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Marcy Kennedy says
The trick is really in weaving in the details rather than dumping them in a clump. And a specific word can pack a bigger punch than a string of general ones 🙂
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Emma Burcart says
Hmm, I like describing fashion and the way things taste. Maybe that’s because I like to eat! I guess I’ve never really thought about that before. When I’m writing, the scene is usually playing out like a movie in my head so I describe what I see and hear. And I always think about how people smell and the way things taste. Maybe I need to make sure I’m adding in enough touch? You’ve given me something to think about!
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Stacy Green says
LMAO. Loved this. My first novel also sits in a box and features a firefighter as a hero. I actually did make some phone calls and learned quite a lot about their education and training. Stupid me never thought to book a tour. Anyway, in Sept. 09, I was in a wreck – flipped my car while texting, easily the dumbest thing I’ve ever done. I was very lucky, crawling out with only one bruise, phone still in hand, car upside down and totalled. So I refused medical attention, but I seriously considered it just so I could ride in the ambulance and do research (my hero began as an EMT, then moved onto firefighting). I didn’t, and I’ve always regretted it, lol.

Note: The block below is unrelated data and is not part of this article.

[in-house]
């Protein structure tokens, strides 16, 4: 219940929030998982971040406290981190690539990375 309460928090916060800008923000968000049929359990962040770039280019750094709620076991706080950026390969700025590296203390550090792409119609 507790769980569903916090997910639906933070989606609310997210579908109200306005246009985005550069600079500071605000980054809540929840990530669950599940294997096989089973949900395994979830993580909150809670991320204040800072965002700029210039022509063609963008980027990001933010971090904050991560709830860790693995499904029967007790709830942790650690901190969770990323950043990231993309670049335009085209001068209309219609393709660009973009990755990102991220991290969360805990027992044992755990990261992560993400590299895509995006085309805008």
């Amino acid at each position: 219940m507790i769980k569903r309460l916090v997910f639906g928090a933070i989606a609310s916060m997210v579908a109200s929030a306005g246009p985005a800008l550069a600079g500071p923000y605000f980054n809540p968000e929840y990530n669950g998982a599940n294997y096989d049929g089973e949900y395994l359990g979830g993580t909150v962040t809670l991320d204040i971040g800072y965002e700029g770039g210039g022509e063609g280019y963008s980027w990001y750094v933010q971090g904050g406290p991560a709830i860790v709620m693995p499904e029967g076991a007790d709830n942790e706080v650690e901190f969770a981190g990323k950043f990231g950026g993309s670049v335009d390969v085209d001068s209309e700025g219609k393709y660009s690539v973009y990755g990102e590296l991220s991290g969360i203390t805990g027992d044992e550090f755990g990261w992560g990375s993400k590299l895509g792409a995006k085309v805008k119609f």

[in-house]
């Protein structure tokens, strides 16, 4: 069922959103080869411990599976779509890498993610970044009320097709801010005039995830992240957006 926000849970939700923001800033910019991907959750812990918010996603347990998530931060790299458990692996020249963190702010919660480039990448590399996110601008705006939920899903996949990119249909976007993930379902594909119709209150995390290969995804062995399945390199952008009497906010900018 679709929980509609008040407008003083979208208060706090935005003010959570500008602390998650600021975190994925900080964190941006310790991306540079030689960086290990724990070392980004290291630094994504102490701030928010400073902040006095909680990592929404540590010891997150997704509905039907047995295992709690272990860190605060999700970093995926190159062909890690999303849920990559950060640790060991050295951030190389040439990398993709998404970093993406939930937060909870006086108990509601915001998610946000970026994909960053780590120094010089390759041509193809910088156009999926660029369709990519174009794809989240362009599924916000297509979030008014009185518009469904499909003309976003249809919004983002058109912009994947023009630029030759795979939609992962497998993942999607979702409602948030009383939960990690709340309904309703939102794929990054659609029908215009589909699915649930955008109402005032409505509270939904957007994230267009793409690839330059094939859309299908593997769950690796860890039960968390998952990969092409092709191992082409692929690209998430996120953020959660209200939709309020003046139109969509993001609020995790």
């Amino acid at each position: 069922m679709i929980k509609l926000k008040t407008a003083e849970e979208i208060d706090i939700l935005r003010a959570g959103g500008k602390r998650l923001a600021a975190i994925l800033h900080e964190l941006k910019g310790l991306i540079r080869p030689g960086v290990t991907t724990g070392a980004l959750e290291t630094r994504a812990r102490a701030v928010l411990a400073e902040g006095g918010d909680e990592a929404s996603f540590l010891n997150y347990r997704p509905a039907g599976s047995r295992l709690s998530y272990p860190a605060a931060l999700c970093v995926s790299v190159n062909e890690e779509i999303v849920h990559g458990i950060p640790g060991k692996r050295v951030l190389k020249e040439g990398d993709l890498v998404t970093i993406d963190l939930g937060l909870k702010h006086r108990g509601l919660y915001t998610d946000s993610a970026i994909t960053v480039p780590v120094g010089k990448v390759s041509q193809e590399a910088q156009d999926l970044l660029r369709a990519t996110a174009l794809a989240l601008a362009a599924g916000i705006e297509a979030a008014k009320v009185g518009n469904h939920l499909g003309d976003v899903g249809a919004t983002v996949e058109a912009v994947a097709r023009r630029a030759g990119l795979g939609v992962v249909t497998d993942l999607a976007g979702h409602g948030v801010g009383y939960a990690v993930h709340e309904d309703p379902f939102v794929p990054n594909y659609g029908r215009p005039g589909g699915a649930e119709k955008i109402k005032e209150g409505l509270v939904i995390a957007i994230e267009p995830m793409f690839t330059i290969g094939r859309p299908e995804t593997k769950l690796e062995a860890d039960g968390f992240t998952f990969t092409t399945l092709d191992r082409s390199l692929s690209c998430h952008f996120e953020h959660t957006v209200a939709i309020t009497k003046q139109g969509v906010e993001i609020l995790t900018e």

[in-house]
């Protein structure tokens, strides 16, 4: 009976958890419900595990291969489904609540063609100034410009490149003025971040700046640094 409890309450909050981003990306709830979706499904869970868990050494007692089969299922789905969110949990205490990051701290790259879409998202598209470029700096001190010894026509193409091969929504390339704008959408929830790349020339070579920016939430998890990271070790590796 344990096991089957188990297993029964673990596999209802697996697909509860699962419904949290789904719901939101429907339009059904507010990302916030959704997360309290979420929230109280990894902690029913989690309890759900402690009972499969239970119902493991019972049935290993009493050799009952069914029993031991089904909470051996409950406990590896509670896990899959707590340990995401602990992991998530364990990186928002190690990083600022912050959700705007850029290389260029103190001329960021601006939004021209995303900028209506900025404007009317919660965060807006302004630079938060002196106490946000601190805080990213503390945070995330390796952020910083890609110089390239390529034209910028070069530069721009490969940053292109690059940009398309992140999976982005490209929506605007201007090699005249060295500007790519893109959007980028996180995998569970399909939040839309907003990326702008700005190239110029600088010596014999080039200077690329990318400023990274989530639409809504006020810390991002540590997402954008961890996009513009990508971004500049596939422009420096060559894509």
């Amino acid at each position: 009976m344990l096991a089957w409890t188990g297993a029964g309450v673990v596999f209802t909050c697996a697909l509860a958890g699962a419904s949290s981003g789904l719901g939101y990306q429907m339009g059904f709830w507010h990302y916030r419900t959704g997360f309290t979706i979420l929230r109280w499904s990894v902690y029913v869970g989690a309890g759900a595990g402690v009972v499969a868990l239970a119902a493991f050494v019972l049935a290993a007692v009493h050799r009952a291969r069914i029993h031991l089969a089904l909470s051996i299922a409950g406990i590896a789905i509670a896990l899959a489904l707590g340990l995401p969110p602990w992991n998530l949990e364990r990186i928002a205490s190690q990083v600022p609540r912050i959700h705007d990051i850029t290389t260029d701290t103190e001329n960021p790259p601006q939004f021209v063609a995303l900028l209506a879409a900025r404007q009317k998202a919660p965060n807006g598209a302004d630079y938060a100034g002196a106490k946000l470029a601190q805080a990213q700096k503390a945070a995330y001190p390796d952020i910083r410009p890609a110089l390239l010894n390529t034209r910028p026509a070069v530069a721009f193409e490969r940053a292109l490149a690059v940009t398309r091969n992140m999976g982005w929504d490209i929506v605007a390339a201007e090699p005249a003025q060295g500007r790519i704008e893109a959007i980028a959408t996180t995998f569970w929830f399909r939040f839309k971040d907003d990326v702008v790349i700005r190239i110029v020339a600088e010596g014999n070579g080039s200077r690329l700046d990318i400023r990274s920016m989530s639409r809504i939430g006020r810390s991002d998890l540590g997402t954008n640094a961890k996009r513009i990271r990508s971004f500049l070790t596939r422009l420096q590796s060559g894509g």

Descriptions are hard, but they’re something I actually enjoy writing. I try to always thing about all five senses at the beginning of every scene. My issues are crutch words and visceral emotions. I’ve gotten much better thanks to Margie Lawson’s lectures, but they’re a constant work in progress.
Thanks for sharing with us, and sorry for the long comment!